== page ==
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My Baby Is Scheduled For Vaccination During Quarantine. What Are My Options?
  • Because of the COVID-19 pandemic, it’s become more important for everyone in the family to boost their immune system to fight off the virus. Vaccines have been proven effective in shielding children from diseases that can cause harmful complications, but because many health facilities have become overwhelmed with suspected and confirmed COVID-19 cases, they are left with no choice but to forego, delay, or reschedule basic services such as immunization.

    According to recommendations provided by the Philippine Pediatric Society (PPS) and Pediatric Infectious Disease Society of the Philippines (PIDSP), immunization should not be neglected during the pandemic. “Disruption in the provision of immunization services increases the number of susceptible individuals in the community. This can lead to outbreaks of vaccine preventable diseases (VPD) as well as VPD-related deaths and further burden the already exhausted healthcare resources due to the rise in COVID-19 cases,” according to a statement released by both organizations.

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    Both the PPS and PIDSP emphasize that the safety of health providers as well as their patients is of utmost importance. Apart from following guidelines to prevent COVID-19 transmission during vaccination visits, health providers are encouraged to direct patients to clinics and facilities where no COVID-19 or PUI admissions are entertained.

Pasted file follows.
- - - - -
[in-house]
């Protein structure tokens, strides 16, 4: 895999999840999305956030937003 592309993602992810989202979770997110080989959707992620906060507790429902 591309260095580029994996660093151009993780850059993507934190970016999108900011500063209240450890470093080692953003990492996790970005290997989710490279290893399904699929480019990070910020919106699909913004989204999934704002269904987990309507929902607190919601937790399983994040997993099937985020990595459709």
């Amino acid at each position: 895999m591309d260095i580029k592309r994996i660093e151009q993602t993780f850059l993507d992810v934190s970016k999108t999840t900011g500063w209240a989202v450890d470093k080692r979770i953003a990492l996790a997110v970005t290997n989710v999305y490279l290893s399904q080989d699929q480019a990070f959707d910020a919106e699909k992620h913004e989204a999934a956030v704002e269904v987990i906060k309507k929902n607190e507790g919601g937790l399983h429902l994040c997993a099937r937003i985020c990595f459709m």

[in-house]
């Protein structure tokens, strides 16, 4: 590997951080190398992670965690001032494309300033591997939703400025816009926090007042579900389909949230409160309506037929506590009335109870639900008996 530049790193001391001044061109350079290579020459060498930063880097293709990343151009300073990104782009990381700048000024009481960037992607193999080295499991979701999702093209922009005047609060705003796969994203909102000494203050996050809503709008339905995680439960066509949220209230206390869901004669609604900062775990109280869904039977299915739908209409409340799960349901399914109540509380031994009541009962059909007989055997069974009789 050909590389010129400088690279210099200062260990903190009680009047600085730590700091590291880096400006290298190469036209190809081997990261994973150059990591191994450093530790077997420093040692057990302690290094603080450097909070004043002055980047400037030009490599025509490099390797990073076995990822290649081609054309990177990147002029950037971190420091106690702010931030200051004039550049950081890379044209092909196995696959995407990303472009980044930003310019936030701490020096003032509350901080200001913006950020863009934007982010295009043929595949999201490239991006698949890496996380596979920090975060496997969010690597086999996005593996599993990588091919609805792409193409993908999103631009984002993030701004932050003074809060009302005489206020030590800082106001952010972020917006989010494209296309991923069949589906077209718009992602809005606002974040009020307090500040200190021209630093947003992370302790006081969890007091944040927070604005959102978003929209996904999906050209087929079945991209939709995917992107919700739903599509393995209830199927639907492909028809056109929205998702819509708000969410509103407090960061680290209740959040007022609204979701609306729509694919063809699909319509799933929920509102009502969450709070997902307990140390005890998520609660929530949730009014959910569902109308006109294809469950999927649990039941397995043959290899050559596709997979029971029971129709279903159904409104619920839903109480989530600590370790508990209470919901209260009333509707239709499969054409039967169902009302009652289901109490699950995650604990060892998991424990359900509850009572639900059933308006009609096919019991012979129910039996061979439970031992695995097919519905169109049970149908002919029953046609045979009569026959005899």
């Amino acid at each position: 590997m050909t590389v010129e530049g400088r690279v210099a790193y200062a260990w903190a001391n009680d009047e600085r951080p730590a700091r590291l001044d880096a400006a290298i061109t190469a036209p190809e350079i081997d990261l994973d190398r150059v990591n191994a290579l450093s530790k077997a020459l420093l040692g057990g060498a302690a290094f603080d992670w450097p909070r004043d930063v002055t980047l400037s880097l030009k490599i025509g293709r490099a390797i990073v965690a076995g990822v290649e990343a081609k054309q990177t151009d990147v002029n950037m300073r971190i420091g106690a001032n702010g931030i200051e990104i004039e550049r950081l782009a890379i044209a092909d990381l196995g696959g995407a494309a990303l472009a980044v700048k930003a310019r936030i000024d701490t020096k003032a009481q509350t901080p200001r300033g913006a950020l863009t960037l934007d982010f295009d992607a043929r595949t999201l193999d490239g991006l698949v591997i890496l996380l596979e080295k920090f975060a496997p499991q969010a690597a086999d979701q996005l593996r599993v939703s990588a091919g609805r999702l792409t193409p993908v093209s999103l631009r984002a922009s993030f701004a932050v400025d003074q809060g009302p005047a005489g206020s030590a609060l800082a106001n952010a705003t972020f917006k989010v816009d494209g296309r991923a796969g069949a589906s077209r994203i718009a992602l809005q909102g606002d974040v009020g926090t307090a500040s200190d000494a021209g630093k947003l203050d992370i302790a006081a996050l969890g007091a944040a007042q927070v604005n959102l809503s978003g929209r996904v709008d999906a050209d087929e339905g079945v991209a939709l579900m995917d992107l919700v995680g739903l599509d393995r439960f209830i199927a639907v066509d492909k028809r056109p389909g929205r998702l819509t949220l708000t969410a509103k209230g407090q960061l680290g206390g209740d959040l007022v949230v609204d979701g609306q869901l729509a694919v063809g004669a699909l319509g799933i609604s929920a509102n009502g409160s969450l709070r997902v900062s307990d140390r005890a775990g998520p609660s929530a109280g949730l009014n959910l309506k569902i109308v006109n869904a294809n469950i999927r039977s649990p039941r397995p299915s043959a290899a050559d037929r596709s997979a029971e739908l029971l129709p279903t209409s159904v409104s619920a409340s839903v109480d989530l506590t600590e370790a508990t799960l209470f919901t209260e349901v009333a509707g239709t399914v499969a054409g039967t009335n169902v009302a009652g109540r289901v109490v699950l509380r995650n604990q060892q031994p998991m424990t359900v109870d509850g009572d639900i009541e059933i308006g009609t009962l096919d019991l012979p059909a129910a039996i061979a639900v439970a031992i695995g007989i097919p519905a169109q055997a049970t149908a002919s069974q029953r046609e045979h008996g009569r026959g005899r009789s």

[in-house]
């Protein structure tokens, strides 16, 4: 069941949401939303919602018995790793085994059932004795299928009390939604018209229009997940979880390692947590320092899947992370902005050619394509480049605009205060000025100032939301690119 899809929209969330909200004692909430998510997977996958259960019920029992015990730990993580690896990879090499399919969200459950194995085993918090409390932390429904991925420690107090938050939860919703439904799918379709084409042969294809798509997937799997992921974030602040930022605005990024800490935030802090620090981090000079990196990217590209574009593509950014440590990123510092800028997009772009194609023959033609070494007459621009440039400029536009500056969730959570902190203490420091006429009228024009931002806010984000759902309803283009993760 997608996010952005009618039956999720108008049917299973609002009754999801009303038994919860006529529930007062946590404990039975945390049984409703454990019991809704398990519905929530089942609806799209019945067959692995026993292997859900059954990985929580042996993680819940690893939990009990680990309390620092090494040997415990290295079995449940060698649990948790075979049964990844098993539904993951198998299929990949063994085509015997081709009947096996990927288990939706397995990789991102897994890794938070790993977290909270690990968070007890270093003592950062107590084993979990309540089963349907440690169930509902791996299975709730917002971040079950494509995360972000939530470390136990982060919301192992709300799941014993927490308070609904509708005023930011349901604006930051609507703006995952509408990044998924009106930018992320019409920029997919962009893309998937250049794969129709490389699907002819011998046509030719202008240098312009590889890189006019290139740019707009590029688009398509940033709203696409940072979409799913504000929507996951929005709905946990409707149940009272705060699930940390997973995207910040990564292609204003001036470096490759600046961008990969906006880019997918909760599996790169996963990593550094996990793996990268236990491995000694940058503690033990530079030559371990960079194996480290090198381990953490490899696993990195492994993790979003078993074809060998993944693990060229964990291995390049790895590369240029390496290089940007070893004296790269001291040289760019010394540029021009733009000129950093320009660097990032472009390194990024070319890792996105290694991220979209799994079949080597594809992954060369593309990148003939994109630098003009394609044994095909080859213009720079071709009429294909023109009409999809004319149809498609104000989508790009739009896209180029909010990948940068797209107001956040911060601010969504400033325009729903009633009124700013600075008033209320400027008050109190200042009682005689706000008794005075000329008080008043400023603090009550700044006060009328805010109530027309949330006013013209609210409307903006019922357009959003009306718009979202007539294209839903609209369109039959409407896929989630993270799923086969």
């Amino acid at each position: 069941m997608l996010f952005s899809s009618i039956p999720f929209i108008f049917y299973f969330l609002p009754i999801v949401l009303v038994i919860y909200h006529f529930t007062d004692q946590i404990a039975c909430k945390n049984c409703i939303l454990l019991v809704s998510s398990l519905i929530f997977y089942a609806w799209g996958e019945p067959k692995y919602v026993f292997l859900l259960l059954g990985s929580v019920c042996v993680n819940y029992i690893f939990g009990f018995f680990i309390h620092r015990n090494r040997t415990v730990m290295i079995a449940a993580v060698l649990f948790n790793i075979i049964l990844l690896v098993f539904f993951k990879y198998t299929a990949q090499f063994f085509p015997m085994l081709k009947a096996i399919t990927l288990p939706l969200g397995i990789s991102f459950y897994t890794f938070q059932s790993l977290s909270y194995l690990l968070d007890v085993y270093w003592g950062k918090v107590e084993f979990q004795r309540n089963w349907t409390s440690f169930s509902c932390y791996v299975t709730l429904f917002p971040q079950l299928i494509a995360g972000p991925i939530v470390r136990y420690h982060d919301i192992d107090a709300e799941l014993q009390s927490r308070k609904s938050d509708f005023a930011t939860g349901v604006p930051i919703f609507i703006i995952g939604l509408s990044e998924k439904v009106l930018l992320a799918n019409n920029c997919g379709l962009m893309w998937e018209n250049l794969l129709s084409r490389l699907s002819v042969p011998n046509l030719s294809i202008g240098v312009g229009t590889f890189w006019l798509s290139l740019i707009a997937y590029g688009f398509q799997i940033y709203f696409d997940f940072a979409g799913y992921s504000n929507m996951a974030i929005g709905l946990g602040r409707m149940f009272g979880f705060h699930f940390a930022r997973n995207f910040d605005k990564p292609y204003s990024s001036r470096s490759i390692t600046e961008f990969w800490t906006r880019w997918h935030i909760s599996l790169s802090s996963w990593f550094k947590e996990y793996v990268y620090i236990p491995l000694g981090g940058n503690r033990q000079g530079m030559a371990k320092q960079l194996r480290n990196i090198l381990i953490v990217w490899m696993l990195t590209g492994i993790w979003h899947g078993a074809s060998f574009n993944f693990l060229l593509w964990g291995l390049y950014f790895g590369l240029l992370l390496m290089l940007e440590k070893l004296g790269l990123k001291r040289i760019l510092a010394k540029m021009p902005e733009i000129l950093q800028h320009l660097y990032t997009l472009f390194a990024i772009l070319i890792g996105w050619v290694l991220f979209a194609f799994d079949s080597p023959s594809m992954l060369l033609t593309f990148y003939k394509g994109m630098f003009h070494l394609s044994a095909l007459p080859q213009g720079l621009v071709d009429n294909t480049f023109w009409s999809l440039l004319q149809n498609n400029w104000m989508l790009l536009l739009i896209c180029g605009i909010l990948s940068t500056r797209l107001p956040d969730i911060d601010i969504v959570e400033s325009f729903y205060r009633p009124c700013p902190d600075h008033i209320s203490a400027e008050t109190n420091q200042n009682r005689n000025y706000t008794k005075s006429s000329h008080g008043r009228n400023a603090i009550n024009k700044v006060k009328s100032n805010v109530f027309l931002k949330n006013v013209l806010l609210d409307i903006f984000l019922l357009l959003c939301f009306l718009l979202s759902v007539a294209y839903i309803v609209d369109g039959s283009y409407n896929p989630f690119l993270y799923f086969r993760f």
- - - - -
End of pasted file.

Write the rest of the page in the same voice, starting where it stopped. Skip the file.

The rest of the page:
In case COVID-19 response measures in the health facility does not allow safe implementation of vaccination and no alternative location is feasible, PPS and PIDSP says health providers may “consider delaying vaccination,” and “develop an action plan for tailor-made catch up immunization” for children who have missed their vaccine doses.

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    Preparing for vaccination

    It is important that you consult with your pediatrician regarding your child’s immunization schedule. If she allows you a visit, here are important guidelines to follow for both parents and doctor as recommended by PPS and PIDSP:

    1. Ensure that the child is well and is not suffering from the following symptoms:

    • Fever, cough, colds, diarrhea, and influenza-like illness
    • Has had no significant exposure to a positive or suspected COVID-19 case in the last 14 days
    • Does not reside in an area with localized transmission or local community under enhanced quarantine
    • Has no absolute contraindications to vaccination.

    2. Limit the child’s companion to one or two caregivers. Ensure that they do not exhibit COVID-19 symptoms

    3. Pediatrician and assistants must also be cleared from COVID-19 symptoms before attending to the patient

    4. Follow the recommended schedule and administration of vaccines included in the Childhood Immunization Schedule. (Read the latest schedule here.)

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    5. Prioritize completion of primarily immunization series and vaccines that treat epidemic-prone diseases like:

    • Measles
    • Polio
    • Diphtheria
    • Influenza

    Note that pneumococcal and rotavirus vaccines are also highly recommended.

    6. Schedule patient visits to minimize crowding and exposure in the clinic.

    7. Consider triaging through pre-clinic calls, so baby consults can be scheduled separately from sick consults.

    8. Doctors are advised to emphasize the importance of keeping the child’s vaccination up to date and to remind parents about the importance of frequent handwashing, cough etiquette, and social distancing.